Publish date:

April PAD Challenge: Day 30

Hard to believe, but we made it through the entire month of April. Go us!

Please check back tomorrow to learn the details of what to expect in the future as far as receiving notification of the April PAD completionists and those who make the Top 50 eBook. With more than 25,000 comments on prompt postings this month, it's going to be quite a challenge just to get through all of them. (Remember: You have until noon EST tomorrow, May 1, to get all your posting done.)

If you still want to keep the prompt-poem magic going throughout the rest of the year, I'll be continuing our Wednesday Poetry Prompts on...umm...Wednesday (5/6). 

If you need a break, tune back in here this November to take part in the November PAD Chapbook Challenge--when we write a poem-a-day with the goal of creating a 10-20 page chapbook at the end of the month. (Even though I don't want to make any promises or commitments until later this year, I have a feeling that we may be able to create an eBook for the winning manuscript.)

*****

For today's prompt, I want you to write a farewell poem. After all, we are saying farewell to another wonderful National Poetry Month. Say farewell to this month; say farewell to a vacation spot; say farewell to a bad relationship; say farewell to work; say farewell to school; say farewell to saying farewell even. Hopefully, I won't be saying farewell to you; please stay in touch and let me know of your successes as we keep poeming toward the horizon.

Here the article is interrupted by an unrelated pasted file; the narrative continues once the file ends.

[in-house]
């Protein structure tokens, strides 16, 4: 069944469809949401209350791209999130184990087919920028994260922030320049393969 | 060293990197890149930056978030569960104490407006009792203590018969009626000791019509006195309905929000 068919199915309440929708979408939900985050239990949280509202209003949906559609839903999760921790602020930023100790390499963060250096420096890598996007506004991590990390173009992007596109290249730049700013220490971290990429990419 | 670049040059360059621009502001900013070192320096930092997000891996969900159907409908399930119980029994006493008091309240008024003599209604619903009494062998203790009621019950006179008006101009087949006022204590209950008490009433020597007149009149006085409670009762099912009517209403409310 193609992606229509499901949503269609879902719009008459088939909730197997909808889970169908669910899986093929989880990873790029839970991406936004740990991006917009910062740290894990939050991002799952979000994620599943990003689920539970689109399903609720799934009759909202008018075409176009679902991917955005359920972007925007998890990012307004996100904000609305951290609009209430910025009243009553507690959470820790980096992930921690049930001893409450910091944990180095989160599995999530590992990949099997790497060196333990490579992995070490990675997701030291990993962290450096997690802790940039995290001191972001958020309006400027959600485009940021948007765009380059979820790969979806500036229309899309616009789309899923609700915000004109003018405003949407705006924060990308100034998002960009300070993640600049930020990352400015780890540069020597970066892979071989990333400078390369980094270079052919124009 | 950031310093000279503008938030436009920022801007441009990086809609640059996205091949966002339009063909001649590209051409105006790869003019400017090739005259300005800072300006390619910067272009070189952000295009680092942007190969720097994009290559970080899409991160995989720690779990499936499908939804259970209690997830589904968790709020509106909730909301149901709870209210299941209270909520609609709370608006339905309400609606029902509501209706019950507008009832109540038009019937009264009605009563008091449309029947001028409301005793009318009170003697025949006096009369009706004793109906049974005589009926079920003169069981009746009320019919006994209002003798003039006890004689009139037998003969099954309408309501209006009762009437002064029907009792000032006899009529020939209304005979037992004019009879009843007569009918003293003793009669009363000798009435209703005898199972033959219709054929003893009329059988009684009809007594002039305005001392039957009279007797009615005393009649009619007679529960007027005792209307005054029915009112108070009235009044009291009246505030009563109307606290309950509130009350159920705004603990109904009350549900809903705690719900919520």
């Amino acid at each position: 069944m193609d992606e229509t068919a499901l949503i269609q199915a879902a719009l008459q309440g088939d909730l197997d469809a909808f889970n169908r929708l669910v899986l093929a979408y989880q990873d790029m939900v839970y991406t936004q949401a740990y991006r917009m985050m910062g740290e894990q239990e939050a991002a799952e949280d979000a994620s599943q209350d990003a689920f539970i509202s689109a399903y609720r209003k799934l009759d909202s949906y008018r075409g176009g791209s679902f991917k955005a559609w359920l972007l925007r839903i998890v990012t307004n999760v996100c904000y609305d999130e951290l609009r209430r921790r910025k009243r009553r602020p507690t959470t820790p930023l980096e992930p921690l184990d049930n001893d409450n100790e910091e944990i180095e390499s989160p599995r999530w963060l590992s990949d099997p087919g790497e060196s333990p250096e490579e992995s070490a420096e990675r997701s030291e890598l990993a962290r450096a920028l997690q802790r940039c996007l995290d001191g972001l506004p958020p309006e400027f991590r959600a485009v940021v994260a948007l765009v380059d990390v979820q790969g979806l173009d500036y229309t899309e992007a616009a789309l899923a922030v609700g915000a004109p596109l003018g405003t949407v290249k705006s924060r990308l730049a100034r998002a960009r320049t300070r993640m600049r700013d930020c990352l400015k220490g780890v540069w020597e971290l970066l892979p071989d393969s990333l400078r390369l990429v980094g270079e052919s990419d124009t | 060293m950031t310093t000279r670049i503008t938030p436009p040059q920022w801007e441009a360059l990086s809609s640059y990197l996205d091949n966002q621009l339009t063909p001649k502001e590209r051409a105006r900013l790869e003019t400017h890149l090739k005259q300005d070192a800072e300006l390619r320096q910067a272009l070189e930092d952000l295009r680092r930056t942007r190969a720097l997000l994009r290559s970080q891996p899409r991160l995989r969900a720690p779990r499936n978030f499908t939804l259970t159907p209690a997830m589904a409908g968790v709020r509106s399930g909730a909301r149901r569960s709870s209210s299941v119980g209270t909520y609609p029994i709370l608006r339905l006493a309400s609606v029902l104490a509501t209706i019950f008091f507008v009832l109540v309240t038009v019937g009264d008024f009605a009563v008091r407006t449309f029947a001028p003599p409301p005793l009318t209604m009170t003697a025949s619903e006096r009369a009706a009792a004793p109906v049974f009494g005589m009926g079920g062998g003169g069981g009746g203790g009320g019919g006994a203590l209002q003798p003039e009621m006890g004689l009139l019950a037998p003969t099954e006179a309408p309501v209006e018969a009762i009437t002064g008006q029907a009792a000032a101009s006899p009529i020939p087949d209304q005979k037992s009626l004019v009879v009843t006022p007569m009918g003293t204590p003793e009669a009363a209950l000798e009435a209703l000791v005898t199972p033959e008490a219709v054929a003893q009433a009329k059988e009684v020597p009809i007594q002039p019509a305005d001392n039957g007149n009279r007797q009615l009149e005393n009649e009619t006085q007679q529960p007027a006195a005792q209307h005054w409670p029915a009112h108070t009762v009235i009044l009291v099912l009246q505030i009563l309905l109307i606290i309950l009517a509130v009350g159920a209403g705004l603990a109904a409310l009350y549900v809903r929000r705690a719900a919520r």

Here's my attempt for the day:

"In Season"

We began by the dock--

the fog and waves
warning us to stay ashore
(or so I thought)--

though soon you were motoring
across the lake
as I turned back toward my car

stopping to listen
to the fading whirr of your boat
parting the water

and geese honking overhead.

What to Say When Someone Wants to Kill You | Power of Words

What to Say When Someone Wants to Kill You

Author Gregory Galloway shares an intimate moment in his life that taught him the power of words and reveals why he became a writer.

Writing About Real People in Historical Fiction: What Is Factual and What Is Imagined

Writing About Real People in Historical Fiction: What Is Factual and What Is Imagined

When writing about real people in a real time, how do you distinguish between what is true and what is imaginary? Patti Callahan discuss how to write about real people in historical fiction.

the fisherman

The Fisherman

Every writer needs a little inspiration once in a while. For today's prompt, write about a fisherman.

Jenny Bayliss: On the Power of Second Chances

Jenny Bayliss: On the Power of Second Chances

Author Jenny Bayliss discusses the process of writing her new romance novel, A Season for Second Chances.

A Few Tips for Writing Personal Essays

A Few Tips for Writing Personal Essays

Here are a few tips for writing personal essays from the Publishing Insights column of the March/April 2021 issue of Writer's Digest.

Dispel vs. Expel (Grammar Rules)

Dispel vs. Expel (Grammar Rules)

Let's look at the differences between dispel and expel with Grammar Rules from the Writer's Digest editors, including a few examples of correct usages.

Laura Davis: On the Story That Begged To Be Told

Laura Davis: On the Story That Begged To Be Told

Author and writing instructor Laura Davis discusses the process of starting, stopping, and starting again with her new memoir, The Burning Light of Two Stars.

From Our Readers

Which Writer or Work Made You Think About Point of View in a Different Way and Why?: From Our Readers (Comment for a Chance at Publication)

This post announces our latest From Our Readers question: Which writer or work made you think about point of view in a different way and why? Comment for a chance at publication in a future issue of Writer's Digest.

4 Tips on Research for Writing Novels and Stories Beyond Getting the Facts Right

4 Tips on Research for Writing Novels and Stories Beyond Getting the Facts Right

The kind of research you do can make or break your story's authenticity. Author Blake Sanz offers 4 tips on research for your novels and stories beyond getting the facts right.